Shame too, I didn’t dislike my TDi as a car (as opposed to as a science experiment I paid for), and fuel prices will go back up, eventually.

    • 0 avatar

      I have to wonder if maybe it’s already begun on a dealer franchisee level. Driving by the local VW dealer each morning, I notice that it’s suddenly become a “premium” used car lot with the exception of a couple of Passats and Jettas. How can any business support a floorplan when your product is either unsellable or totally irrelevant?

  • avatar

    I can deal w VW trying to cheat the system, they more than likely felt they would not get caught, or if they did a small fine and continue along our way to world sales crown, but since they knew for a very long time, say at least a year or more, could they have not used the time to figure out how to resolve this mess. As a TDI owner I am getting tired of hearing radio silence from them. I have no problem w them getting what ever fine they settle with and they deserve it just as GM did and Toyota did before them. Do what you gotta do, cut a deal, fix the problem and move on.

  • avatar

    Make the people who directed and implemented these scams do jail time. One of the major problems with the modern world is that when people do horrible things in the name of corporations and get caught, fines are typically the punishment. Rarely do the executives who made the decision face jail time, or even have to give back the salary, stock and bonuses they got while committing the crimes.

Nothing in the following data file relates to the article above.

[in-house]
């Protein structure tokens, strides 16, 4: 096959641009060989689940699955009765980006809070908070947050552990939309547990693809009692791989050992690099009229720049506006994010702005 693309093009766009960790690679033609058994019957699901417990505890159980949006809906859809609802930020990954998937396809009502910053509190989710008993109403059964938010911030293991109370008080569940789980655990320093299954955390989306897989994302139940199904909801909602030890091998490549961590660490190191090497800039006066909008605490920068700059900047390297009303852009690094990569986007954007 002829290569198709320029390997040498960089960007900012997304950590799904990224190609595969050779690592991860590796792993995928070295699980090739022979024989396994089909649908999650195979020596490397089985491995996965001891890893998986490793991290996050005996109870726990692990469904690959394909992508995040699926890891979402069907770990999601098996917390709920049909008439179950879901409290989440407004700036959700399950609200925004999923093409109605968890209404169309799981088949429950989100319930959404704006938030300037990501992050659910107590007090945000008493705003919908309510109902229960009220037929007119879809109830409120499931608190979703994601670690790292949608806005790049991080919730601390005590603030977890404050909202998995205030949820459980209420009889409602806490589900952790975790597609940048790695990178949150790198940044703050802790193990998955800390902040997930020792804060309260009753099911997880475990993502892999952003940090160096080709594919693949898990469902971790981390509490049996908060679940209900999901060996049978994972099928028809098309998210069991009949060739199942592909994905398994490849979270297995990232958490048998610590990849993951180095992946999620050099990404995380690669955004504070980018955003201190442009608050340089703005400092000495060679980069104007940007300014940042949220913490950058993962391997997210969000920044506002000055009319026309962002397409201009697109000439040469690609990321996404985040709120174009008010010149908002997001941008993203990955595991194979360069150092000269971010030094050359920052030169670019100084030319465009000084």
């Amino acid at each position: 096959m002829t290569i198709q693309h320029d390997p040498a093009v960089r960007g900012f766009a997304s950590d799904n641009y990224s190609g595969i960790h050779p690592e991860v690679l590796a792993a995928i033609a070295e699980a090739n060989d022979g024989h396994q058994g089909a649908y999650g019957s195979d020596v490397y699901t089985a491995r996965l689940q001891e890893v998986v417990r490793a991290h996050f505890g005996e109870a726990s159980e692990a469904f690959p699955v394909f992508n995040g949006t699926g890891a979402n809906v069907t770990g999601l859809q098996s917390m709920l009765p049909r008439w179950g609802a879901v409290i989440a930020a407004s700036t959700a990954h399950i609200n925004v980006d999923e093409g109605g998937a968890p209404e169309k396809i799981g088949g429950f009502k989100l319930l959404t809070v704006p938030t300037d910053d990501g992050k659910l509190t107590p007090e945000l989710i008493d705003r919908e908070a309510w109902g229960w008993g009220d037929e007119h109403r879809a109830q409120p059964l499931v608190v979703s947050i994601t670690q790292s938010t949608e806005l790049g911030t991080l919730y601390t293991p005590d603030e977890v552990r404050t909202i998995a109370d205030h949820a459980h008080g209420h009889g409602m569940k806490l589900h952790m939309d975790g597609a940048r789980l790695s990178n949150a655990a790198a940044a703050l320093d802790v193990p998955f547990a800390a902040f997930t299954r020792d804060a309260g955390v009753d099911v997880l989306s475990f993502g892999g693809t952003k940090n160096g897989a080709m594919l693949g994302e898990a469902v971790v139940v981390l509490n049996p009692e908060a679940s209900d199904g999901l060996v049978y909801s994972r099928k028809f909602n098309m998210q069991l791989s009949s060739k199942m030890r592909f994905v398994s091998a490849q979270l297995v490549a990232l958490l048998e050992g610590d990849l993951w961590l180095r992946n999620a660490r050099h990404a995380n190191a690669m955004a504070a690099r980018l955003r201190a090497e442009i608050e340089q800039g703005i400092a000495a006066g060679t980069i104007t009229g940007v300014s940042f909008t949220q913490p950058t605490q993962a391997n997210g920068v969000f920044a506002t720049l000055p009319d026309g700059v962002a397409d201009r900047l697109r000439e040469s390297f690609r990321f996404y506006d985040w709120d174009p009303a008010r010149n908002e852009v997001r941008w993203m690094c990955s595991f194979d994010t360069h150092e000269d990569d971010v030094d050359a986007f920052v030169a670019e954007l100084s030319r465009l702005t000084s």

Make individuals accountable and, perhaps, bad behavior will be reduced. As it is now, the corporations almost always shield the actual criminal individuals from punishment.

  • avatar

    buy low and hold. i agree that the people that OK these decisions should be jailed AND have to forfeit their assets to help pay for their lousy decisions..

  • avatar

    Eisenhower’s plotting table? Surely that should be Rommel’s?

    Anyway, nice to see Faultswagen taking some heat at long last

  • avatar

    Volkswagen is going to be walking on eggshells for a long time more to come because of all that recent hype in the media. They’re lucky they make good cars or they’d really be ruined from all the backlash!

  • avatar

    When politics interjects into economics, this is what happens.

    And then, when all the executives are jailed…[email protected] THEM!…we’ll wonder why our factories can’t make money or modern product; why they all need government bailouts; why our cars run like Yugos and our farm-tractors like Soviet Five-Year-Plan models.

    Yup, they committed a crime. Maybe some time should be focused on why it is not a crime for unelected bureaucrats with no training in engineering or science, to DEMAND of their BETTERS that their BETTERS do magic things to “clean” engine exhausts.

    And, the importance of their decree on this was such that it went unnoticed for many, many years. Maybe…it’s just not relevant?

    Doesn’t matter. All the no-longer-free bureaucratic-nation-states are now after VW’s guts…and their money. They’ll get it – like the boy who killed the goose that laid golden eggs.

    I’d hope they’ll learn. I know they will not. History doesn’t just repeat; it rhymes.